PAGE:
The Agile methodology is used extensively within the IT community. Working with agile software development teams requires some adjustments to the DBA mindset.
A summary of the Agile principles.
1) Continuous delivery of software
2) Absorb changes at any point in the development cycle
3) Delivery based on shorter cycles
4) More interaction between customer and IT throughout the development cycle
5) Build projects around motivated people
6) Face to face conversation is an effective communication method
7) Progress is measured by software functionality
8) Sustainable development.
9) Attention to technical excellence enhances agility
10) Simplicity is critical. Avoid inessential tasks
11) Self organising teams produce the most effective solutions
12) Regular reviews of how to work more effectively.
How does a DBA fit in to this Agile methodology?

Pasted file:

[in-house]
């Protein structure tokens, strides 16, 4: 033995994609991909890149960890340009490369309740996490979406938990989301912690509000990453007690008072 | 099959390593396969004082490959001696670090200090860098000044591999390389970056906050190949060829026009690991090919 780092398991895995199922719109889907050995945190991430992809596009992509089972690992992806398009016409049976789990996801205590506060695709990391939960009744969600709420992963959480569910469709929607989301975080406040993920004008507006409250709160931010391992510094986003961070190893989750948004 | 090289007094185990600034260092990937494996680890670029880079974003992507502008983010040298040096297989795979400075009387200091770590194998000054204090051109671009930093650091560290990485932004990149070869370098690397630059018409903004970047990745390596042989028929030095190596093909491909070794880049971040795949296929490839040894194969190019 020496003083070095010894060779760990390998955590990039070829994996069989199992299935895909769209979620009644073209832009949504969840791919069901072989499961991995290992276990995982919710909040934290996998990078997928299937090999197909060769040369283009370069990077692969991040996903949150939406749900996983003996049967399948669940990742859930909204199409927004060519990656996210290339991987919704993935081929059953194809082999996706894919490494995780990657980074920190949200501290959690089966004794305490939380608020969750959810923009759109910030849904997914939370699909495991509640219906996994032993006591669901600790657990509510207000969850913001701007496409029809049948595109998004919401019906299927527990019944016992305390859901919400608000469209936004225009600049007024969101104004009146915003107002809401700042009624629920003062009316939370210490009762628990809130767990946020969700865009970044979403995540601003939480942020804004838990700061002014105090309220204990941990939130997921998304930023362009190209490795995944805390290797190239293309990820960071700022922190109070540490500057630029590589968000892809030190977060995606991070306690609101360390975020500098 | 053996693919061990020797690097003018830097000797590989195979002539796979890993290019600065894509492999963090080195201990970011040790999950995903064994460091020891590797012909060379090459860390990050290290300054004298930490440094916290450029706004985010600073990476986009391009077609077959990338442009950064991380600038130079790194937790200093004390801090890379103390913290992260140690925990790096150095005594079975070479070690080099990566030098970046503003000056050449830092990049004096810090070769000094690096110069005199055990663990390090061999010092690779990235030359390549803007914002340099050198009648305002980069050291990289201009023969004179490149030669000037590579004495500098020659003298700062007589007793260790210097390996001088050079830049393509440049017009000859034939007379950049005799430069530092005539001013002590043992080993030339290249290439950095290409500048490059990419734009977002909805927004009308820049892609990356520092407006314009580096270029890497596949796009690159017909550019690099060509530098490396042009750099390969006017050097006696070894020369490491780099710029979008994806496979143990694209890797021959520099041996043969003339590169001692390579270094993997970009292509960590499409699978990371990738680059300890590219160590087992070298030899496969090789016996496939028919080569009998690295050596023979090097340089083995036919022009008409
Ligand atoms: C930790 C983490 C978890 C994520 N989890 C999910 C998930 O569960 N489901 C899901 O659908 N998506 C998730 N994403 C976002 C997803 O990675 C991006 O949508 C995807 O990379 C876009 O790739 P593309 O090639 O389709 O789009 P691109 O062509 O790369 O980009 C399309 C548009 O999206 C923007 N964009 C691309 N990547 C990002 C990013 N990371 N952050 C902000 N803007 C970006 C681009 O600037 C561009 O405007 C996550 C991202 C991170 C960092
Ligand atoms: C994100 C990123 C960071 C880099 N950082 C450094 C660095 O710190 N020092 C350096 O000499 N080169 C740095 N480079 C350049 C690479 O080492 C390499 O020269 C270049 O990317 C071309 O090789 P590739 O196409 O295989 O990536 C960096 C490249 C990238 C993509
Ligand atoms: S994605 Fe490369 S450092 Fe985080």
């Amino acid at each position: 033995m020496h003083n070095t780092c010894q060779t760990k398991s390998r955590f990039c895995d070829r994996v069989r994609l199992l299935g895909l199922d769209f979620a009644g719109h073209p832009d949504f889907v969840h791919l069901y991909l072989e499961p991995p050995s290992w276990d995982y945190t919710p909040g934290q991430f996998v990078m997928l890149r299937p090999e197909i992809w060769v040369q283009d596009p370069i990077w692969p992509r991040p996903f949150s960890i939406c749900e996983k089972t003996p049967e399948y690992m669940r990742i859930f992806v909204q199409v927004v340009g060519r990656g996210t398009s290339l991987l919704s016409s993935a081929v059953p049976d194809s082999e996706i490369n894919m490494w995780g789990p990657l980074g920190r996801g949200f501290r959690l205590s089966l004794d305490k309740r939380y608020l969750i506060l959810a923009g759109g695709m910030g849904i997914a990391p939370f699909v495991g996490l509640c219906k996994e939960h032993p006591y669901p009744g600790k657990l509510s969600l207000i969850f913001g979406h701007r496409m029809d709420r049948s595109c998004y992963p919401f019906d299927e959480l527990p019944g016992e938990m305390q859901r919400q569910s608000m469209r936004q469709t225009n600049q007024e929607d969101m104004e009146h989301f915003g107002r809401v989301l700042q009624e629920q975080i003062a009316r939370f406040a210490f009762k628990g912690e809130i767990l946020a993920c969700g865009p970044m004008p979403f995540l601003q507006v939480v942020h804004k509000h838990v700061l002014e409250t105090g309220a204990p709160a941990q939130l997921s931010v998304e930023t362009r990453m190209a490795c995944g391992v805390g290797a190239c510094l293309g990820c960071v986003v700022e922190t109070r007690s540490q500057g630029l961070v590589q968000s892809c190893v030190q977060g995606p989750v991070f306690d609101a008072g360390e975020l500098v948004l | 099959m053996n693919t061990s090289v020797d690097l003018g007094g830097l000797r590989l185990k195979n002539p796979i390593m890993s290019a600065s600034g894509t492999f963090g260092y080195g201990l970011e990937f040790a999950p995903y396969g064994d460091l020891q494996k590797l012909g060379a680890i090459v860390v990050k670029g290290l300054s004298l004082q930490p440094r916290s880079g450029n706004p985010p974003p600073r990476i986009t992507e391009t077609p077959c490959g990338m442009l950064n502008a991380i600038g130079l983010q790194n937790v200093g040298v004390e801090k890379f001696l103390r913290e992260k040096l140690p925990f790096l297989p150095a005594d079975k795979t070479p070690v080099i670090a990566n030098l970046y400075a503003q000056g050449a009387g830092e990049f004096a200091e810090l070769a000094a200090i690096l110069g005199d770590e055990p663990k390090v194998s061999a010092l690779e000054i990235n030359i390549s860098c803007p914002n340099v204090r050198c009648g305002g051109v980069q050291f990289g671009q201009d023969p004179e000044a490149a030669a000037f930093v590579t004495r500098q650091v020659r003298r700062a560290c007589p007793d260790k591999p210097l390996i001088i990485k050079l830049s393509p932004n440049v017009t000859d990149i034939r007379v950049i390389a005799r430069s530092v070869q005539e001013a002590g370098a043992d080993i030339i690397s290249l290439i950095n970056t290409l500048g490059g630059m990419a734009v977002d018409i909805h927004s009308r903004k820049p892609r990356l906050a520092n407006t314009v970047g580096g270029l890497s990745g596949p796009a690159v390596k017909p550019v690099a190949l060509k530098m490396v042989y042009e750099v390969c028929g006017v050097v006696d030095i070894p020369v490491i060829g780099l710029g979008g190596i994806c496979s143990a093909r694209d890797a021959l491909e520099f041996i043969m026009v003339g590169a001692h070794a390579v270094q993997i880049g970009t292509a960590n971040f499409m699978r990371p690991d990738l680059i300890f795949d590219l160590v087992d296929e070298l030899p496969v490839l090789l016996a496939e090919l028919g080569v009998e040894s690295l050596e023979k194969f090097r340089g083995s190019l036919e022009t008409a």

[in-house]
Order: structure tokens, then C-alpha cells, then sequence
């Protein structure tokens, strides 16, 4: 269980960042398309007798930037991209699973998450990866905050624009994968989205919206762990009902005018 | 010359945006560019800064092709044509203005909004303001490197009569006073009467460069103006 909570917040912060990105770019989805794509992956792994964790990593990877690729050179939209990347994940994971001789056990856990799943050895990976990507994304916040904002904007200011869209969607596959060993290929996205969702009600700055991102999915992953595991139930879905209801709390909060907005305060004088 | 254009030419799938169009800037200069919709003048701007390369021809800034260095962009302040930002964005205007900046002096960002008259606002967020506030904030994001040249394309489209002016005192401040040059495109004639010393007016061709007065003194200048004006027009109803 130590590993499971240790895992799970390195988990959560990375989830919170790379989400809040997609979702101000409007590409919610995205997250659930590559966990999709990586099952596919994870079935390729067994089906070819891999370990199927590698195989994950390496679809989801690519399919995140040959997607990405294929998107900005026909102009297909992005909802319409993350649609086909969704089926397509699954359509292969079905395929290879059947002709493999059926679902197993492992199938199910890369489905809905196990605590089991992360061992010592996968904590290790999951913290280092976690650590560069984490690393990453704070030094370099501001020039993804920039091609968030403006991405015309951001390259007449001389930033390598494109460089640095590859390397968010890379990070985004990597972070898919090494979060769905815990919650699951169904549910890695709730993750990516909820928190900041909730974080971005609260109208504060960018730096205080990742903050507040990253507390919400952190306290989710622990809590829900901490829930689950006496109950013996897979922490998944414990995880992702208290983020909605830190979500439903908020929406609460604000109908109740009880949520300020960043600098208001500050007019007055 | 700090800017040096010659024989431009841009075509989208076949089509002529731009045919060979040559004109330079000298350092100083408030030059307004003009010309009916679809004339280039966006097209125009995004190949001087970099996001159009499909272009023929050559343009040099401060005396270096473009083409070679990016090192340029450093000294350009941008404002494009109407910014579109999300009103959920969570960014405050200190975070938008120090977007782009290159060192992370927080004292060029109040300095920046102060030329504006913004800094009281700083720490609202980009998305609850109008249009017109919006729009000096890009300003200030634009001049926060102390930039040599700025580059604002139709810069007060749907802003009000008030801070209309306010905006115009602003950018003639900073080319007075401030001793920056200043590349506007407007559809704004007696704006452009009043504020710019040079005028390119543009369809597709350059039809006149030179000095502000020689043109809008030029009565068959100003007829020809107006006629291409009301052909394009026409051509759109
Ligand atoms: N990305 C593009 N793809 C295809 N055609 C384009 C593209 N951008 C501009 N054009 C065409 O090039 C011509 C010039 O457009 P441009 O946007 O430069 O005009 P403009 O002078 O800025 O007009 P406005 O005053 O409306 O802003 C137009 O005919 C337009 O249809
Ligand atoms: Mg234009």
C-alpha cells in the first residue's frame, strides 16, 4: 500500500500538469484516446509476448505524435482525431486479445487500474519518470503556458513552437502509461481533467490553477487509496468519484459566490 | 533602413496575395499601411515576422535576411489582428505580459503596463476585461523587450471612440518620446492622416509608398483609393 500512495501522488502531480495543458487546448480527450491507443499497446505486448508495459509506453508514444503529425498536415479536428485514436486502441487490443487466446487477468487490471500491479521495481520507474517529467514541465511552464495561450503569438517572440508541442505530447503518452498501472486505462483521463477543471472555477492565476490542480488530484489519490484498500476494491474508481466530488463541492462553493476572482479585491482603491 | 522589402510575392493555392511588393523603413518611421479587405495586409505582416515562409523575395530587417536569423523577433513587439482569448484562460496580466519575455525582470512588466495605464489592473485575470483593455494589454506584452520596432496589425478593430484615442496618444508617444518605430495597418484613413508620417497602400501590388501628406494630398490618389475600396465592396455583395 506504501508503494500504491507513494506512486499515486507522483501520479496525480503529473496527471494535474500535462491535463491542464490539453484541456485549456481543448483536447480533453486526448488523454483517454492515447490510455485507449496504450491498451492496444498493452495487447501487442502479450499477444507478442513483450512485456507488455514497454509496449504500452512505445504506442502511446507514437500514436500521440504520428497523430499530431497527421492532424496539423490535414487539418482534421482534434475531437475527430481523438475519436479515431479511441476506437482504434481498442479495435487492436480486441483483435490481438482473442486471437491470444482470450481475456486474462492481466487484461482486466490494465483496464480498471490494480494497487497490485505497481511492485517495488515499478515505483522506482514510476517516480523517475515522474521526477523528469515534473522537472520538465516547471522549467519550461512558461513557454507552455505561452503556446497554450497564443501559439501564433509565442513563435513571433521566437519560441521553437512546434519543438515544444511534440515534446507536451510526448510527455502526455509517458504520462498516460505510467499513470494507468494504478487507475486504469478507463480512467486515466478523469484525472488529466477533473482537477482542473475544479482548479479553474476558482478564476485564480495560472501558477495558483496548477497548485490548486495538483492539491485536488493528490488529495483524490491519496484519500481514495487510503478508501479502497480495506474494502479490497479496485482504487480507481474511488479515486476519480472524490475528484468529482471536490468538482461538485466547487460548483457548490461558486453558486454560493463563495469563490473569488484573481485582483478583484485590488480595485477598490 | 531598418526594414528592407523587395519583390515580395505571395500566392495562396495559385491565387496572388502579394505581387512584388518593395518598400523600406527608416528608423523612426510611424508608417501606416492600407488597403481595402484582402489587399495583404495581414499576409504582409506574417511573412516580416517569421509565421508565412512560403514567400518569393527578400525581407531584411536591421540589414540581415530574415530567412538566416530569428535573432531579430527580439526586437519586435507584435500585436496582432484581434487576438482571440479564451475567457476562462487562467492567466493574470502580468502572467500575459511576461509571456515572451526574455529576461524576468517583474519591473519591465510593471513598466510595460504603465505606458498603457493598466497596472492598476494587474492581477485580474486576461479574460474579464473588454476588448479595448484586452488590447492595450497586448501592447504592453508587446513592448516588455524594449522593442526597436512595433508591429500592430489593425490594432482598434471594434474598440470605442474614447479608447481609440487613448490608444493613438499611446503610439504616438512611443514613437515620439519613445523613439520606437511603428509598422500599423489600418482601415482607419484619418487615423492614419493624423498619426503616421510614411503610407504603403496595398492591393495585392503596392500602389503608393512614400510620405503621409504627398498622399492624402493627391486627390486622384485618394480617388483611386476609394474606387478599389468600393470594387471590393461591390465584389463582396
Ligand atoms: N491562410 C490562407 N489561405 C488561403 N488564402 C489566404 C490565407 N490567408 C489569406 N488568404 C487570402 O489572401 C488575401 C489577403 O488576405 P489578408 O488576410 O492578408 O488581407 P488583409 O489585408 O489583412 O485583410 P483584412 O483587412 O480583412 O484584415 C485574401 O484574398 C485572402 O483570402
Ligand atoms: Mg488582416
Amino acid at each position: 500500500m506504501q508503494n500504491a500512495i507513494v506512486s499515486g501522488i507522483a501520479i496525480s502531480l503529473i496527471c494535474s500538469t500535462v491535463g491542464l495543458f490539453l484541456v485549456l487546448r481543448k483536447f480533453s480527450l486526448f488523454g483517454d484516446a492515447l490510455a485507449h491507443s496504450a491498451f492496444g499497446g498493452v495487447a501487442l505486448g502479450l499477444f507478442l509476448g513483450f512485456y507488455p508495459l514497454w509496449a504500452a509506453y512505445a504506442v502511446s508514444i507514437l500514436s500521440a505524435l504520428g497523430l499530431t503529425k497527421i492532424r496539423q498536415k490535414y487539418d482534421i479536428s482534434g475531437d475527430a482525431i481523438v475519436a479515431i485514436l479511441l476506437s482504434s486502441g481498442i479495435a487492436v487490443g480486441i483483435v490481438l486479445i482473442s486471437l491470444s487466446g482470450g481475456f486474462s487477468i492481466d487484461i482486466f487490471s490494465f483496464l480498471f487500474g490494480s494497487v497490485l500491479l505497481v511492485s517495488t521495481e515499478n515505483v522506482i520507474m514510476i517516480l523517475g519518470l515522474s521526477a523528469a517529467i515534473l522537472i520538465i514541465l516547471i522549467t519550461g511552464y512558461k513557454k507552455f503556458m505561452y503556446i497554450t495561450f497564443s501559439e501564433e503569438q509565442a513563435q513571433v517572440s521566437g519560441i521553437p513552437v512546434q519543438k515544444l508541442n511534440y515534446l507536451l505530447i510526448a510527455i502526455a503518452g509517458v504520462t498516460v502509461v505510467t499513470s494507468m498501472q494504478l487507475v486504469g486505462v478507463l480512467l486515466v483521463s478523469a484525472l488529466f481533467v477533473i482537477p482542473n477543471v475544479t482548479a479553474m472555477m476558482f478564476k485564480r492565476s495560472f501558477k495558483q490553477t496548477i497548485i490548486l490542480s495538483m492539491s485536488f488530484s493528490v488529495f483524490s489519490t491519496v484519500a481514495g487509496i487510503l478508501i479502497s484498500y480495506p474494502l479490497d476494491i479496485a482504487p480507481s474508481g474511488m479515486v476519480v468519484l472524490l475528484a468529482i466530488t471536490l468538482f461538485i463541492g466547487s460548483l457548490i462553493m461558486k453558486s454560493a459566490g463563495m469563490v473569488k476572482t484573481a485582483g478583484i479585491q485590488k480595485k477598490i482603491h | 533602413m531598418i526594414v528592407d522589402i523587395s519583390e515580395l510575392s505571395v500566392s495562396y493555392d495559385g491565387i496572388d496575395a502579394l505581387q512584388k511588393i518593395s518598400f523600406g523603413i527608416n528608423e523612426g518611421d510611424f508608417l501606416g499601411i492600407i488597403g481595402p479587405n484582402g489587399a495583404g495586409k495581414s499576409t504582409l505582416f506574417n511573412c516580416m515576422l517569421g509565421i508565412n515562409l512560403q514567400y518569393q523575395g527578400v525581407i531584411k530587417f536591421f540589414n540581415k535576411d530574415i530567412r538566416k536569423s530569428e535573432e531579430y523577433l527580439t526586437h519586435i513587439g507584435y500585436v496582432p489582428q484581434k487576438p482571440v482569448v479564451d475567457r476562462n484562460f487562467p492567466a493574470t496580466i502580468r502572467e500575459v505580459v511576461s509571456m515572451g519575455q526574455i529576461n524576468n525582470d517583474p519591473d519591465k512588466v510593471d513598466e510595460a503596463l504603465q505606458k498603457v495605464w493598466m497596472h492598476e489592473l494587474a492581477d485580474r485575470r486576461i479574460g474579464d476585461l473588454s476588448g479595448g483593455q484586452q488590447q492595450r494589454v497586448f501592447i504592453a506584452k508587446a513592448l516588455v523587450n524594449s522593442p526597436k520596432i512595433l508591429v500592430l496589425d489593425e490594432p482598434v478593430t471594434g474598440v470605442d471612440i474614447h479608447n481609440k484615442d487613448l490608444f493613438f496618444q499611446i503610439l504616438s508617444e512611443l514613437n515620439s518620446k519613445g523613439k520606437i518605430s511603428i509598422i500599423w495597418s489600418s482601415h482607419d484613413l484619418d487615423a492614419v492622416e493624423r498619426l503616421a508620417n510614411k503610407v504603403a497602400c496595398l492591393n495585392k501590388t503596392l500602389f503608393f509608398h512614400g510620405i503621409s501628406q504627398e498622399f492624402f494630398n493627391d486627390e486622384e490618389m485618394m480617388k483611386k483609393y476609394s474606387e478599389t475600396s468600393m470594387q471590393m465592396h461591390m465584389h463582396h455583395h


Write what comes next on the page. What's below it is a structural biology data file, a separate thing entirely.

1) A stable Database environment is critical and top priority
3) Start work based on minimal information
4) Standardise builds and environments. Allow for customisations
5) Documentation – make it effective and useful
6) Focus on the biggest bottlenecks and common issues
7) Full integration with the Development team. 24 x 7 availability
8) Data modelling is increasingly an iterative approach
9) Agile teams require separate development and testing environments.
10) SQL code is application code. Therefore similar iterative and integration process.
11) Agile teams tend to require regular rebuilding of development and testing environments. Aim to script all database objects
Solid architecture and database design principles are key to building large database systems. All agile principles should be underpinned by a sustainable and scalable methods.
From a DBA perspective – I find developers sacrificing good quality design for quick delivery.
A key DBA skill in the Agile environment is troubleshooting. One aspect is the awareness and resolution of a problem, allowing development to progress. The other aspect requires proactive monitoring of database server systems – such as regular health checks and auditing. The aim is to divert outages and maintain an agreed level of quality.